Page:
How America’s modern political parties first took shape in KC

Harry S. Truman
Photo of Harry S. Truman, courtesy Missouri Valley Special Collections, Kansas City Public Library

One of the great forgotten changes in American politics over the last hundred years is the transformation of the Democratic party. A century ago, Democrats were the conservative white Southern party, pictured in cartoons as Colonel Sanders-type gentlemen in white suits. African Americans in cities mostly voted Republican at the time.

A century ago, Democrats complained about bloated budgets and high taxes, and Republicans celebrated the power of a well-financed government to protect industry and empire-build in Latin America and Asia. The New Deal coalition that created the U.S. welfare state under President Franklin D. Roosevelt and his successors represented a massive shift. Yet, surprisingly, this change did not actually start with the New Deal — it started in Kansas City.

Although everything may or may not have been up to date in Kansas City, we typically don’t think of the city as a hotbed of political progress. The twenties were the heyday of the Pendergast Machine, one of the most notorious local political organizations in American history. Working out of a West Bottoms saloon, Jim and Tom Pendergast, two Irish brothers from St. Joe, wielded the bodies and votes of Kansas City’s poorest workers, folks who lived and worked near the meatpacking plants and stockyards, to control the Democratic Party and eventually the city. In close alliance with the Italian mob based on the North Side of his territory, Boss Tom and compatriots like Judge Casimir J. “Cas” Welch, chieftain of Little Tammany east of downtown, raked in millions from police-protected liquor and gambling operations, padded city contracts for trash-hauling, and the concrete used to build the city.

But the Pendergasts only won their power through decades of hard fighting, often literally, against both Republicans and other Democratic factions. Increasingly, one of the key constituencies they leaned on was the black vote. Unlike every other former slave state, African Americans in Missouri never lost their voting rights after the end of Reconstruction. As black migrants flocked to Missouri’s cities, their votes became the key to swinging close elections, especially in Jackson County. One Democrat who learned this the hard way was Judge Harry S. Truman of Independence, who lost his seat on the Jackson County court in 1924 when the local NAACP chapter announced its opposition to him due to alleged Klan ties. Truman soon found himself selling AAA memberships.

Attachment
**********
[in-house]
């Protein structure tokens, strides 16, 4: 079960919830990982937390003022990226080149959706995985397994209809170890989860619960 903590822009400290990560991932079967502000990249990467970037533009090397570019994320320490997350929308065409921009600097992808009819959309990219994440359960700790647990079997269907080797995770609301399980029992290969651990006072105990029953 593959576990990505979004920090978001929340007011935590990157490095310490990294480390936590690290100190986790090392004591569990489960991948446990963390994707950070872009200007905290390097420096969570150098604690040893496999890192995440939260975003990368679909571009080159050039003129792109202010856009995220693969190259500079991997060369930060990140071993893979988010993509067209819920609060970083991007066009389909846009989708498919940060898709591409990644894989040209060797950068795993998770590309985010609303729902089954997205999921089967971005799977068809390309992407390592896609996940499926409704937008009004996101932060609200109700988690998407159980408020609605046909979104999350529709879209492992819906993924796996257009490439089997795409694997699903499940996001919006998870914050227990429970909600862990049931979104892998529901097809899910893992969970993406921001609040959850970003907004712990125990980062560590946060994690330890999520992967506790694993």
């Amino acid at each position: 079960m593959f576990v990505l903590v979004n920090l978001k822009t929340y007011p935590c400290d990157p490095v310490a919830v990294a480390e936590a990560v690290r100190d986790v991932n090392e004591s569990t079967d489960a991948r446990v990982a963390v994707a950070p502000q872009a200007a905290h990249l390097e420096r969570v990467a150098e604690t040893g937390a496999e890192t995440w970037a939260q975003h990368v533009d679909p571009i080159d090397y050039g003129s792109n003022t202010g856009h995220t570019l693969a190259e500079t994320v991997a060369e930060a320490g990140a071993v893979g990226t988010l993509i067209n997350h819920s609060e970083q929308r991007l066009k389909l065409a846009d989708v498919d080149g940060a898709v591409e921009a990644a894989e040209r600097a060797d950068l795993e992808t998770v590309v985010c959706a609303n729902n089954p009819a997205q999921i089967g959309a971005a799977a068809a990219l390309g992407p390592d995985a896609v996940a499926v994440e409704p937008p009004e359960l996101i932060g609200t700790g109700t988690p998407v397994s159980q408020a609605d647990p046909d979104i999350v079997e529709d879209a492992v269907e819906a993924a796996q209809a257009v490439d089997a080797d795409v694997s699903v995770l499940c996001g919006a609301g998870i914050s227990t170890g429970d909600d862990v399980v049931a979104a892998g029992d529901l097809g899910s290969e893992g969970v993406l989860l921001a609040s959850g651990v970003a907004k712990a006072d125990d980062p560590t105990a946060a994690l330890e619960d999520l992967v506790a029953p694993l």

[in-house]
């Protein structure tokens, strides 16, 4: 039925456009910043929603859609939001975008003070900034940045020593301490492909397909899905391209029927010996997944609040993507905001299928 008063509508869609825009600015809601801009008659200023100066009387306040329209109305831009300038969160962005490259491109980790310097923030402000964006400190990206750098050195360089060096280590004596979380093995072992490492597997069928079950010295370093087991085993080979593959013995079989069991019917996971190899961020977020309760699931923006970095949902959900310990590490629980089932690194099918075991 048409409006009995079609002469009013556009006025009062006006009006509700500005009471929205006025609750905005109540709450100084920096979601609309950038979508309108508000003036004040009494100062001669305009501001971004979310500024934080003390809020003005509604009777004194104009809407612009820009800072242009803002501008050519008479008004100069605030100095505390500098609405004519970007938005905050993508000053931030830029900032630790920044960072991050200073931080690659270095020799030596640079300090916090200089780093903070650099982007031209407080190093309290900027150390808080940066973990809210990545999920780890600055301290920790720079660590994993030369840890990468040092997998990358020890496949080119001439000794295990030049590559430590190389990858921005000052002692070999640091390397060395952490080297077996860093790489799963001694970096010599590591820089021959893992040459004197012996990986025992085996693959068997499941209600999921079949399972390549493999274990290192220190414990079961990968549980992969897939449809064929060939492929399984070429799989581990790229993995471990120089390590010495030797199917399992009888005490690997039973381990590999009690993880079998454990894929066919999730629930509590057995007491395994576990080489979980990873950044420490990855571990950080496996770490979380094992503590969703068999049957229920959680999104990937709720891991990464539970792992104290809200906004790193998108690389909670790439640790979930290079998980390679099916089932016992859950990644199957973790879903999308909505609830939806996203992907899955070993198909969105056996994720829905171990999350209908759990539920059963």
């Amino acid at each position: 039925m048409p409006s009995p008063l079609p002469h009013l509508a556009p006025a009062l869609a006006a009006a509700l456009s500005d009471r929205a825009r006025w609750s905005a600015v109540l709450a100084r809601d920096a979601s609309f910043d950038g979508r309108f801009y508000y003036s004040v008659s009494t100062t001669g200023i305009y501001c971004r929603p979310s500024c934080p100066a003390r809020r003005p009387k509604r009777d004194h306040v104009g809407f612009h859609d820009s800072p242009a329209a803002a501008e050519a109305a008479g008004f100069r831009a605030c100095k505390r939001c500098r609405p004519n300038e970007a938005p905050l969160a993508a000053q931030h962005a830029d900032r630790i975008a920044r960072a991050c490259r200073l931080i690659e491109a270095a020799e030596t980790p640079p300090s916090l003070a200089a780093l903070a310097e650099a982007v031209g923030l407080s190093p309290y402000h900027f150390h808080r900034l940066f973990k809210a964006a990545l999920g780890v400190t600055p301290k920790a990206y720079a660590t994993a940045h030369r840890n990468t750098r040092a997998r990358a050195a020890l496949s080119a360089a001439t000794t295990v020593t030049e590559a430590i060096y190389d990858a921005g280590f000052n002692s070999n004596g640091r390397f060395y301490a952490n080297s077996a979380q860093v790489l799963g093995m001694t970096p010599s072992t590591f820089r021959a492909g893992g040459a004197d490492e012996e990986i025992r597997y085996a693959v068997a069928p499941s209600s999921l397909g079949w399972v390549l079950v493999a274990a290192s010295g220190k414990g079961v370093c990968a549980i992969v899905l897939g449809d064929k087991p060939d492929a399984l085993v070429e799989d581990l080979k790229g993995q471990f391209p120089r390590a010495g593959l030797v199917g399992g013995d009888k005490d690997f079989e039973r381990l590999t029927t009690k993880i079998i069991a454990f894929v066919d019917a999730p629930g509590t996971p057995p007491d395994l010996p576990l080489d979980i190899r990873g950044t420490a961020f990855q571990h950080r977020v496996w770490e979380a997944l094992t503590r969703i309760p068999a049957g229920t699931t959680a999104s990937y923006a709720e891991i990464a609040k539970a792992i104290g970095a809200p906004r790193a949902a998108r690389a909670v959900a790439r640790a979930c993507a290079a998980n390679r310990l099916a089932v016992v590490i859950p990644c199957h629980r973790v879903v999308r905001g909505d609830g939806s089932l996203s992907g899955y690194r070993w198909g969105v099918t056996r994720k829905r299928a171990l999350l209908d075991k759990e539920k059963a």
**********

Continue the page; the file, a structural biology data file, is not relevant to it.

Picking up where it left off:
Truman and the rest of Boss Tom’s boys never forgot the lesson. With black Republicans feeling taken for granted, especially after the GOP held a segregated national convention in KC in 1928, they crusaded against the Klan, built a new hospital for the black community and funded a black Democratic newspaper, the American, to compete against the Republican Kansas City Call. Most significantly, perhaps, they fostered KC’s black community as a center of the national jazz scene by giving the nightclubs and black musicians some needed protection from the Republican-controlled police. (This protection helped the machine and Mafia make money, too.)

In campaigns led by Cas Welch and black leaders Dr. William Thompkins and Felix Payne, a nightclub owner, the Democrats doubled their African American vote in every election from 1928 to 1936. They did particularly well in 1930, campaigning hard on the issue of police brutality and sweeping the local and statewide elections two years before FDR even took office. Ruthlessly practical and non-ideological, “Friends of the Lowly” like Pendergast and Welch represented socialism KC-style — respect, relative justice, cheap drinks and public works for all, regardless of class, creed or color. They were ready for the New Deal and stood ready to deliver the Missouri bellwether to Franklin D. Roosevelt when he ran in 1932. No Democrat had ever won the presidency without Missouri.

It was left for Senator Harry Truman himself to bring the Democrats all the way to liberalism. Almost ruined by the fall of Pendergast in the late 1930s, Truman had to run for reelection on his own in 1940. With advice from Thompkins, Truman veered left on race, far ahead of the Roosevelt administration, launching his campaign in Sedalia with a soaring speech about the “brotherhood of man” that made civil rights and equality for blacks a major part of his platform: “In giving to the Negroes the rights that are theirs, we are only acting in accord with our ideals of a true democracy,” he said. By integrating the armed forces and expanding the welfare state during his presidency, Truman showed this was more than mere rhetoric and cemented the creation of American politics on the Kansas City model.

Jeffrey L. Pasley is a professor of history at the University of Missouri and the associate director of the Kinder Institute on Constitutional Democracy.

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